I was never a big fan of wrestling when I was younger. I played some of the video games with friends, and knew the biggest stars, but I rarely if ever watched any actual matches.
Recently, though, I've been introduced to the wrestling going on right now and started to get involved in the funny storylines of heels and faces, grudges and partnerships, and found it more and more fun. So when there was a chance to go to see a show live in the Ryougoku Kokugikan as a birthday excursion, I got the ticket and got hype!
It's a bit of a shame I'm a bit late to see the legends of the show. The Undertaker just retired and there's no chance to see the likes of The Rock, Stone Cold or Kane. Golddust was scheduled to be part of this show, but when his tag team broke up. his slot got replaced. Of the older wrestlers, there were only Chris Jericho - who put on a great opening performance against a Japanese upstart from NXT - and I guess Rhyno. But watching wrestling live isn't about nostalgia - it's probably better to see new talent, and it's the wrestlers I have never paid that much attention to, like Seth Rollins, Dean Ambrose and Neville, who really put their all into this show.
There were some other storyline-based disappointments. Enzo Amore and Big Cass were another tag team that just broke up, so all we saw of them was a 1-minute scene continuing that storyline that made it feel like a big waste that they came to Japan at all. While it had its moments and it was great fun to see two women's champions facing off against each other, the bi 6-woman tag team match was a bit less impressive than I'd hoped, with no big grappling throws or aerial showboating and a whole lot of Asuka's obsession with her butt spreading to the other women. In particular, Nia Jax didn't get to do enough.
But the overall show was incredibly enjoyable. What surprised me was how exciting it was to LISTEN to the show. I expected the pumping music with fantastic bass coming through an arena sound system, but the surprise was how great the ring itself sounds, the stamping and slamming and heavy landings. Plus getting involved in all the crowd chants and claps and waving of phone lights for Bray Wyatt's entrance is undeniably fun.
Honestly, I lost track of who's heel and who's face most of the time, and don't understand why Roman Reigns attracts such polarised reactions - the crowd was very vocal over whether they loved or hated him - and it's interesting how they seem to be building up Finn Balor as a major up-and-coming character.
This was a great show to be caught up in, one i never thought that I would enjoy as much as I did, but it's definitely something I'd like to do again.
In a few days, it will be my two-year Japanniversary. Two years since I arrived in Japan and moved into my apartment in Shinjuku. I’ve had good times in the little place in the centre of town, but there are some big drawbacks to living in such a convenient place. First, my apartment is expensive but small – I only have a mini-fridge and a single hob, with no food preparation area. Second, Shinjuku gets a little too busy for comfort, especially on weekends. And lastly, the most important thing – in Tokyo, there’s an annoying system where if you stay in an apartment for 2 years, you get charged a ‘renewal fee’, or double rent for one month. No thank you!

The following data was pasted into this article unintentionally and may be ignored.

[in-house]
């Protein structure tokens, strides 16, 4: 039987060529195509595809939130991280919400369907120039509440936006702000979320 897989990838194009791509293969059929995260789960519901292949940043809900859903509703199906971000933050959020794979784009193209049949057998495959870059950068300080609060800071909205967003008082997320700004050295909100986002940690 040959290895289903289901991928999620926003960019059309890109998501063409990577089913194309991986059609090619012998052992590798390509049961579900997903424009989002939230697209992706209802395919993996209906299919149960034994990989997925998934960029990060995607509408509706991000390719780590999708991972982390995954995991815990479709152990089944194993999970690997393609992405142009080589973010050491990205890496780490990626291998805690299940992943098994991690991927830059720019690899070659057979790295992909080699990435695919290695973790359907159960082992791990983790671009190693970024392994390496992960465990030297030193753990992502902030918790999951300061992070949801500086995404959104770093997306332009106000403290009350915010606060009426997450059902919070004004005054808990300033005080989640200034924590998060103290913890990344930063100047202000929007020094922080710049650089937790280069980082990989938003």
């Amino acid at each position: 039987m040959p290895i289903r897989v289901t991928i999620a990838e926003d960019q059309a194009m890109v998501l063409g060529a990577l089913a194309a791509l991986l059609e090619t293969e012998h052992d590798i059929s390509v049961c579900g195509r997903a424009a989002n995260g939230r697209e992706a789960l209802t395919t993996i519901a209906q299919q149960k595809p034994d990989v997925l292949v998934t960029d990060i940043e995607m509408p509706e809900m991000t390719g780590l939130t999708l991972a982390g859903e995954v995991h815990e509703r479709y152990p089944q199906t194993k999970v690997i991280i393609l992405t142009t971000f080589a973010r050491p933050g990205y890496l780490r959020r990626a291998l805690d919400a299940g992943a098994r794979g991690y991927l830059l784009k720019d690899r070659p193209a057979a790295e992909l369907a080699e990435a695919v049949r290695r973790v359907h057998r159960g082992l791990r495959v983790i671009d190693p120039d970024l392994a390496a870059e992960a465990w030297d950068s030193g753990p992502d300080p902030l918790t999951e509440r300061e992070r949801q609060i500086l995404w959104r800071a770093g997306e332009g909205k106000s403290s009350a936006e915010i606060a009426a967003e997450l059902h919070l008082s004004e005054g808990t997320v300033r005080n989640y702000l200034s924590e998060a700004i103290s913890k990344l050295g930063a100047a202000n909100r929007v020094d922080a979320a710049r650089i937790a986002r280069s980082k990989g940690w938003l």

Last year, my grandmother passed away. She was a real character and I miss her presence in my life, especially when Christmas comes. She had enough savings squirreled away that when it was distributed between family members, it became a possibility that I could buy a cheap house in Japan. I’ve been working in Japan since I arrived, with several sidelines like proofreading and random TV work, plus made some well-timed investments into Cryptocurrency, so for the first time in my life, I’m ready to get onto the property ladder. Thank you, Grandma!
Buying in Japan is in some ways surprisingly simple, and in others surprisingly difficult. Firstly, there are no legal restrictions on foreigners buying property, which makes sense when you consider that the Japanese economy will benefit from foreign investment, especially from China. On the other hand, someone like me who has been here for just two years on a working visa, unmarried and with an uneven income, has no chance of getting a mortgage. So while it was possible to buy a place, I couldn’t look at anything very luxurious that I would ordinarily fund with a mortgage.
On the other hand, I feel that if possible, buying outright is a much better investment choice. The debates between buying or renting largely revolve around whether mortgage interest repayments are effectively the same as renting anyway, with various inconveniences. Buying outright has very few disadvantages in investment terms.
So I began the property search. Helpfully, there are various agents in Japan that are eager to help foreign-language buyers, especially in English or Chinese. My Japanese is getting…passable by this stage, but I didn’t feel prepared to deal with the complexities of contract negotiation without someone to interpret! I found various agencies who were helpful, but ultimately a relatively new company called Beyond Borders was most helpful, bilingual agent Mori-san having been very helpful and accommodating throughout the process.
I started out by looking at apartments near where I was living, but didn’t fall in love with any of them. Everything changed when I viewed a house a little further out from the city, in Koenji. It was a great little property by the side of a river – and it reminded me that buying land is far better than an apartment in Japan, where property depreciates but land holds its value.